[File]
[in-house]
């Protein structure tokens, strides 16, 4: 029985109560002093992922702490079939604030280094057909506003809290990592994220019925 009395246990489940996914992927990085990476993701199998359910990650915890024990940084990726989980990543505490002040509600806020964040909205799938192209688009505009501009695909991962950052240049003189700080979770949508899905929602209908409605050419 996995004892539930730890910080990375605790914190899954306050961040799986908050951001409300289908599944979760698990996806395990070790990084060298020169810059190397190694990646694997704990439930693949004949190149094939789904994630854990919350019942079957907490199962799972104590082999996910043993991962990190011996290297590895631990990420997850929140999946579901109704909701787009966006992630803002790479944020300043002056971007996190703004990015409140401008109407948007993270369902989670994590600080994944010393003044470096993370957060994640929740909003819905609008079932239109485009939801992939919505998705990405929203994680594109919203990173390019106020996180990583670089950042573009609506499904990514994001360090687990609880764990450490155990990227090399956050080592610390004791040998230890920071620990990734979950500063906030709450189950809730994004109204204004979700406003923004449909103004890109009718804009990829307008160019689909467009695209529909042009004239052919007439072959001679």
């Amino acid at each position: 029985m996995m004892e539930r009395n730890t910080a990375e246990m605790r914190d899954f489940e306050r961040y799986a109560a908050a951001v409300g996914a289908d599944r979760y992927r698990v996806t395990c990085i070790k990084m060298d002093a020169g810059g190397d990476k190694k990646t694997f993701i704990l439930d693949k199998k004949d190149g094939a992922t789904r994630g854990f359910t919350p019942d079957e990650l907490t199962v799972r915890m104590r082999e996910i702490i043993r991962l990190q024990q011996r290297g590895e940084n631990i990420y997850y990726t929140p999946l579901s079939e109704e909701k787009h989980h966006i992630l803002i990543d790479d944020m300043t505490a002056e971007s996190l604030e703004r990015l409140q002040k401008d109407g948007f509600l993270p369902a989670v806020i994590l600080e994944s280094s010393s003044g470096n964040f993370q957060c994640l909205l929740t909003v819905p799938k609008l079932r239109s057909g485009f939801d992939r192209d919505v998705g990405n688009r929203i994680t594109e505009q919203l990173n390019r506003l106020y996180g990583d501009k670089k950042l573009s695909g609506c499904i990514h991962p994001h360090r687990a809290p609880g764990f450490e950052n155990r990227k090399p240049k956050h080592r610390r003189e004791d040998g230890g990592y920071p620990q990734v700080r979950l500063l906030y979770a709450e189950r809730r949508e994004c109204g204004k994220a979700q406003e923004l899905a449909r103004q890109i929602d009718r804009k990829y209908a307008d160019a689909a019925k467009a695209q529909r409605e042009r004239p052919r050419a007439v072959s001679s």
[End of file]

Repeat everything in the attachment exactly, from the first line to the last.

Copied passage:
[in-house]
């Protein structure tokens, strides 16, 4: 029985109560002093992922702490079939604030280094057909506003809290990592994220019925 009395246990489940996914992927990085990476993701199998359910990650915890024990940084990726989980990543505490002040509600806020964040909205799938192209688009505009501009695909991962950052240049003189700080979770949508899905929602209908409605050419 996995004892539930730890910080990375605790914190899954306050961040799986908050951001409300289908599944979760698990996806395990070790990084060298020169810059190397190694990646694997704990439930693949004949190149094939789904994630854990919350019942079957907490199962799972104590082999996910043993991962990190011996290297590895631990990420997850929140999946579901109704909701787009966006992630803002790479944020300043002056971007996190703004990015409140401008109407948007993270369902989670994590600080994944010393003044470096993370957060994640929740909003819905609008079932239109485009939801992939919505998705990405929203994680594109919203990173390019106020996180990583670089950042573009609506499904990514994001360090687990609880764990450490155990990227090399956050080592610390004791040998230890920071620990990734979950500063906030709450189950809730994004109204204004979700406003923004449909103004890109009718804009990829307008160019689909467009695209529909042009004239052919007439072959001679």
């Amino acid at each position: 029985m996995m004892e539930r009395n730890t910080a990375e246990m605790r914190d899954f489940e306050r961040y799986a109560a908050a951001v409300g996914a289908d599944r979760y992927r698990v996806t395990c990085i070790k990084m060298d002093a020169g810059g190397d990476k190694k990646t694997f993701i704990l439930d693949k199998k004949d190149g094939a992922t789904r994630g854990f359910t919350p019942d079957e990650l907490t199962v799972r915890m104590r082999e996910i702490i043993r991962l990190q024990q011996r290297g590895e940084n631990i990420y997850y990726t929140p999946l579901s079939e109704e909701k787009h989980h966006i992630l803002i990543d790479d944020m300043t505490a002056e971007s996190l604030e703004r990015l409140q002040k401008d109407g948007f509600l993270p369902a989670v806020i994590l600080e994944s280094s010393s003044g470096n964040f993370q957060c994640l909205l929740t909003v819905p799938k609008l079932r239109s057909g485009f939801d992939r192209d919505v998705g990405n688009r929203i994680t594109e505009q919203l990173n390019r506003l106020y996180g990583d501009k670089k950042l573009s695909g609506c499904i990514h991962p994001h360090r687990a809290p609880g764990f450490e950052n155990r990227k090399p240049k956050h080592r610390r003189e004791d040998g230890g990592y920071p620990q990734v700080r979950l500063l906030y979770a709450e189950r809730r949508e994004c109204g204004k994220a979700q406003e923004l899905a449909r103004q890109i929602d009718r804009k990829y209908a307008d160019a689909a019925k467009a695209q529909r409605e042009r004239p052919r050419a007439v072959s001679s």